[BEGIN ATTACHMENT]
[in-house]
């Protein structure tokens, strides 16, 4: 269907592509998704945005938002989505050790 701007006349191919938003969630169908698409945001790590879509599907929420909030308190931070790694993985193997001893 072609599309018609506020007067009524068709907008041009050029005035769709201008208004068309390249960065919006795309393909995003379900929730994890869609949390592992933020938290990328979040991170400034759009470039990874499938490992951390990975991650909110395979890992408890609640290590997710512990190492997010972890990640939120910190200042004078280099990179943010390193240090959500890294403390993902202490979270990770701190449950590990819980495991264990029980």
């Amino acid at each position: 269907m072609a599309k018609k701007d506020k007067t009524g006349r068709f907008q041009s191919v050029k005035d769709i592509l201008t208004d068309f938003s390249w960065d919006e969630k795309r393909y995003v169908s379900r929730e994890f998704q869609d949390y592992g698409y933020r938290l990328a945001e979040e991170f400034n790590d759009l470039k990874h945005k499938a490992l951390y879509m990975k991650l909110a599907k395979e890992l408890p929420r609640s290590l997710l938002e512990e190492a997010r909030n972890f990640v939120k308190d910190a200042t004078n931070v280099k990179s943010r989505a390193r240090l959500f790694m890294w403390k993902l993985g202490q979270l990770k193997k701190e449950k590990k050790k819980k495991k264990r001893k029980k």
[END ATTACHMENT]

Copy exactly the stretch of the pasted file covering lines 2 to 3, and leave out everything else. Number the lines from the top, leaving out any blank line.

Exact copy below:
């Protein structure tokens, strides 16, 4: 269907592509998704945005938002989505050790 701007006349191919938003969630169908698409945001790590879509599907929420909030308190931070790694993985193997001893 072609599309018609506020007067009524068709907008041009050029005035769709201008208004068309390249960065919006795309393909995003379900929730994890869609949390592992933020938290990328979040991170400034759009470039990874499938490992951390990975991650909110395979890992408890609640290590997710512990190492997010972890990640939120910190200042004078280099990179943010390193240090959500890294403390993902202490979270990770701190449950590990819980495991264990029980």
């Amino acid at each position: 269907m072609a599309k018609k701007d506020k007067t009524g006349r068709f907008q041009s191919v050029k005035d769709i592509l201008t208004d068309f938003s390249w960065d919006e969630k795309r393909y995003v169908s379900r929730e994890f998704q869609d949390y592992g698409y933020r938290l990328a945001e979040e991170f400034n790590d759009l470039k990874h945005k499938a490992l951390y879509m990975k991650l909110a599907k395979e890992l408890p929420r609640s290590l997710l938002e512990e190492a997010r909030n972890f990640v939120k308190d910190a200042t004078n931070v280099k990179s943010r989505a390193r240090l959500f790694m890294w403390k993902l993985g202490q979270l990770k193997k701190e449950k590990k050790k819980k495991k264990r001893k029980k």